The FCC (Federal Communications Commission) regulates the radiation standards that all electronic components must comply with. The official stance of the FCC is a standardization of "interstate and international communications by radio, television, wire, satellite and cable." The goal is to make sure devices aren't radiating at frequencies or power outputs that are outside predefined ranges, and could cause interference or harm to the surrounding environment, equipment, or people.
There are two approaches to getting wireless devices approved for use by the FCC. The first is the more traditional route, system approval. System approval is the scope of approval for equipment containing a radio. "System" in this scenario pertains to the entire enclosure, radio, ancillary electronics, power supply, and antenna. There isn't a need for approval of individual components, but these components must
remain the same, or else a new approval is required. It is a single certification for a unique combination of radios and host devices. Add or subtract one radio, and you have a new certification on your to-do list. Though system approval may sound simple enough – one system, one certification – it requires a new approval process for any and all changes made. And as technology adapts and evolves quicker with each passing year, your wireless device system will need adaptations, which are going to cost you in approval fees and time lost due to application submittals.
Then there’s modular approval. Modular approval is limited to just the radio module. Per the FFC's definition of it, a module is comprised of an entirely self-contained transmitter that needs only an input signal and power source in order to be fully operational. It is required to have its own reference oscillator, shielding, antenna, etc. Modules were designed to be part of another, larger device, like a personal computer or utility meter. Modular approval follows the course of the radio – it is independent of the host device. If condition requirements are met, the module can be installed into a system without having to obtain new authorization. Because of this, modular approval is often less expensive and saves time. There is no new equipment authorization necessary for new devices, and no new testing and waiting period. It effectively establishes a common radio interface across multiple host devices. Once all approval certifications are met, and pending no further changes to the model or its antennas, the module can be used inside the host device without requiring further testing.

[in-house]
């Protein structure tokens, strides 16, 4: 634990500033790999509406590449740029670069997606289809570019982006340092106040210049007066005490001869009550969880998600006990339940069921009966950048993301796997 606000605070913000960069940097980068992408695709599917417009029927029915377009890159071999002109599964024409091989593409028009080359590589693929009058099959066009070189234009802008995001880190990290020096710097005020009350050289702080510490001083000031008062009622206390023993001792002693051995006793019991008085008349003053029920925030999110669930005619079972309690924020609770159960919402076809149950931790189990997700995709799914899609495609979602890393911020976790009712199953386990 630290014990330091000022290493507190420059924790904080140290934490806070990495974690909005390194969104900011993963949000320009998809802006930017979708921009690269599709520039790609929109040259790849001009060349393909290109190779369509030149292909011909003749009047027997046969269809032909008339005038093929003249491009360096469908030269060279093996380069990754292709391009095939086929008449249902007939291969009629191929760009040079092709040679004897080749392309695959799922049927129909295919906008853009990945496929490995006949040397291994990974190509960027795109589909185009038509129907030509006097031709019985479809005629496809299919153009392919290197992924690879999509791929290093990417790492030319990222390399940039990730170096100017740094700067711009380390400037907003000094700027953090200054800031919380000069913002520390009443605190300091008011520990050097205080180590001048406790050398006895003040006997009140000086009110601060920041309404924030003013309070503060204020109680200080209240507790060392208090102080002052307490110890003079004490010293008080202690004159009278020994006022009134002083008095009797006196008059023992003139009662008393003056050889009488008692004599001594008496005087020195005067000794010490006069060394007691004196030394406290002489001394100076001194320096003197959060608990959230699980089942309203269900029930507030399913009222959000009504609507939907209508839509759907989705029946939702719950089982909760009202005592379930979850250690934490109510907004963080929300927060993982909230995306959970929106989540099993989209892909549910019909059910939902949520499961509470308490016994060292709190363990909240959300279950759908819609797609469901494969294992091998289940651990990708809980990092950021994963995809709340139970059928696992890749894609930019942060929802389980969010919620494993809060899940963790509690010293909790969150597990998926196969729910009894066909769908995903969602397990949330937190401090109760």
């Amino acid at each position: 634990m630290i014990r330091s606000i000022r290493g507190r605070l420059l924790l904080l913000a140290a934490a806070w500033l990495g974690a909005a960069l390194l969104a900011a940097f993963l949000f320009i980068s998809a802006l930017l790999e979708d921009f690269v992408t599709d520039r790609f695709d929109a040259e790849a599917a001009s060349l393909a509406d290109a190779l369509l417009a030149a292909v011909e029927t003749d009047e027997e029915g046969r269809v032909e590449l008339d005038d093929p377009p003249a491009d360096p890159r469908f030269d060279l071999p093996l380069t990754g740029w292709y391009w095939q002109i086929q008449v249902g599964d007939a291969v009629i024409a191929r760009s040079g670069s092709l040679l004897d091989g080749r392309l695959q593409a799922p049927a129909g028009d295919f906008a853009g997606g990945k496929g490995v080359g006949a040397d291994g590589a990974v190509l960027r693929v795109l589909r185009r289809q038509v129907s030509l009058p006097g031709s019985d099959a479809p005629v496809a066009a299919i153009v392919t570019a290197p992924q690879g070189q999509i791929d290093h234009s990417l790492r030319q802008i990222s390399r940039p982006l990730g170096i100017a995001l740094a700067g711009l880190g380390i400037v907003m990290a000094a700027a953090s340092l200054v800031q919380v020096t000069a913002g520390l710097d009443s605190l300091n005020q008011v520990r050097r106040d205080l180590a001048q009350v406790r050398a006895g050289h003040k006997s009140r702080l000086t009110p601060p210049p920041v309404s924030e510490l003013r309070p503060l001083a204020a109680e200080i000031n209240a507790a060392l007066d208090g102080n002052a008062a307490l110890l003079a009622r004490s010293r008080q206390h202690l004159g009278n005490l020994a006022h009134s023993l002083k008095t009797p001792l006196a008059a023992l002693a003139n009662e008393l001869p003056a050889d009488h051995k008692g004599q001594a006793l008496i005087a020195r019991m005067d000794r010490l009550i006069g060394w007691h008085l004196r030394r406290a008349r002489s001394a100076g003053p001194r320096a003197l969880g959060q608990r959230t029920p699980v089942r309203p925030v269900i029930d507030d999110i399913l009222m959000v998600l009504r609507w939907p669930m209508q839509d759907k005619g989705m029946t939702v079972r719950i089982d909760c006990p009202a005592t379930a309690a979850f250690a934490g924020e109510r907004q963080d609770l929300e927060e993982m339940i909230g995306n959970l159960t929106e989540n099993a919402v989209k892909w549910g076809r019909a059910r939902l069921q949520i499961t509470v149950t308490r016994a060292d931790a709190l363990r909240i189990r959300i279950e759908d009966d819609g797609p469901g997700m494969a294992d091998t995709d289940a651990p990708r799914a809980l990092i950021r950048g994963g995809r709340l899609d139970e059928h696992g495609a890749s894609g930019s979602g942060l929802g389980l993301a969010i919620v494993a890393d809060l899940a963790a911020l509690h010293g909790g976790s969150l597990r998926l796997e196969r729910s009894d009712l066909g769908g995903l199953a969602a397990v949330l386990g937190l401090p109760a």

Whether you prefer system or modular scopes of approval, wireless communications
and EMC conducted immunity
equipment is necessary to test to FCC compliance, specifically to EN-301-489. To learn more about the types of equipment needed for FCC wireless approval, please feel free to contact our Communications and EMC teams at ATEC at 800-404-2832.